Until about a decade ago it was unthinkable for many Nepali people to imagine their country without a king. Today they are all over the streets celebrating the abolition of the 240-year-old monarchy.
The first meeting of the assembly that was elected on April 10 to draft a new constitution declared Nepal a republic on May 28. The last king of Nepal, Gyanendra Shah, was given 15 days to vacate the Narayanhitti palace. Within hours of the declaration the royal flag –insignia of the Shah dynasty– was downed by the palace officials and the national flag of Nepal was hoisted. Authorities had been under immense pressure from the pro-republican crowds protesting outside the palace and demanding the immediate ouster of Gyanendra Shah. The replacement of the flag was merely a symbolic act, but one that carried a great significance. As soon as the national flag was hoisted, the cheering crowd dispersed.
So what happened in Nepal in the past decade or so that people are celebrating the abolition of a monarchy that, in fact, unified Nepal some 240 years ago? “The first and foremost credit for the republic goes to none other than the Maoists,” says the special, front-page editorial of the Kathmandu Post published a day after the declaration, with the headline “Viva La Republica” above its masthead. The Maoists started their “People’s War” in 1996 aiming to do away with the monarchy and establish a communist regime in Kathmandu. The “People’s War,” initially dismissed by the democratically elected government and other legitimate political forces of Nepal, took 14,000 lives before it was ended with the Maoists signing a peace agreement in 2007. The Maoists controlled large parts of rural Nepal through the combination of fear, intimidation, a spirited support base, and taking advantage of the lack of security in those areas. They also exploited the frustrations created in people by the inefficiencies of the government to deliver. The spread of the Maoist movement crumbled the monarchy that was traditionally based on feudalism. People became aware of their rights and they realized that kings are not the incarnation of God as they had been taught for centuries.
Another significant blow to the monarchy came in June 2001 when the entire family of then-King Birendra was killed, allegedly by his drunken son, then-Crown Prince Dipendra. Gyanendra was the only member of the royal family who didn’t take part in that Friday night dinner party in the Narayanhitti palace. He was in a different city. The only persons who survived in the massacre were his wife Komal and son Paras, who is notorious for indiscriminately shooting in discos, drunk driving, and killing people with his high-speed car. There is no proof of his involvement in the massacre but many people on the street believe Gyanendra had some sort of role. The family of the murdered Birendra was popular among Nepali people because he maintained his status as the constitutional monarch since 1990, when a popular movement overthrew his direct rule, which was started by his father in 1960. But Gyanendra, even when he was a prince, wasn’t popular and he became more disliked after he was crowned in mysterious circumstances.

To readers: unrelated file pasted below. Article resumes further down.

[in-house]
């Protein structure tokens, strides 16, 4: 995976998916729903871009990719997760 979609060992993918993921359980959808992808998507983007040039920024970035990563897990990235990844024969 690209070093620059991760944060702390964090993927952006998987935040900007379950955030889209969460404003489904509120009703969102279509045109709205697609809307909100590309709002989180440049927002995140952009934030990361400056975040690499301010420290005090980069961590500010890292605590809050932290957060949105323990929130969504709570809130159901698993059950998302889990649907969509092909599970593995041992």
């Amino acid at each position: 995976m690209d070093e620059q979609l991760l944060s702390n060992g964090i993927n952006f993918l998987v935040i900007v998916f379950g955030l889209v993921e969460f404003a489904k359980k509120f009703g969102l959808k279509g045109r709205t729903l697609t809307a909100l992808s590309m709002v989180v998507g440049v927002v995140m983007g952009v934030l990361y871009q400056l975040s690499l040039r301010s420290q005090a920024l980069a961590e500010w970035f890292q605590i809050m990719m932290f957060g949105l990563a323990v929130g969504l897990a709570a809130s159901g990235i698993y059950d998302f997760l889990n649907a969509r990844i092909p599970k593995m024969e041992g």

The third blow to the monarchy came in February 2005 when Gyanendra, propelled by his autocratic ambition, staged a coup by dismissing a multi-party government, suspending freedom of expression, and imposing a draconian state of emergency. As the war with the Maoists intensified, pro-democracy people went on the streets demanding restoration of democracy. Meanwhile, the Maoists and the alliance of the opposition pro-democracy parties struck a 12-point deal that brought them closer and against the royal rule. That agreement also gave the people a hope that if Gyanendra were defeated and replaced by the new alliance of the Maoists and other political parties, peace would also be restored in Nepal. The Maoists stopped the armed fight to assist the pro-democracy parties in launching a peaceful agitation in April 2006 that finally forced Gyanendra to buckle down.
The parliament that had been dismissed by the king in 2002 (well before the 2005 coup) was restored and the parliament passed a Magna Carta-like declaration that stripped many of the king’s political and cultural rights and privileges. The Maoists and the government signed a peace agreement; the Maoists joined the government under a new interim constitution, which was amended for the third time in December 2007 to declare Nepal a republic with the provision that the first meeting of the Constituent Assembly would implement that declaration. The Assembly, elected on April 10 with the Maoists as the largest party, approved that constitutional provision with an overwhelming majority: 560-4. The international community, including India and the United States, which still puts Maoists on its list of foreign terrorist organizations, has welcomed the declaration.
Even though the world’s only Hindu unitary kingdom has been turned into a secular federal democratic republic, Nepal’s economic and political challenges are far from over. As the celebrations are going on, political leaders are holding power-sharing meetings to finalize the structure of the next government and the powers of the new president. After they are done with this immediate challenge, they will be faced with an even more formidable one: restructuring the state of Nepal into federations. Parties differ greatly on the issue. Some say federations should be delineated on the basis of ethnicity while others think that would be disastrous, and push for the geographic basis. Then there is the Herculean task of uplifting the lives of the people of one of the world’s poorest countries. The Maoist chairman Prachanda, who is tipped to lead the next government, has talked about “the economic miracle after the political miracle.” But will that miracle happen?
That’s a million dollar question that Nepalis are asking right now in Nepal.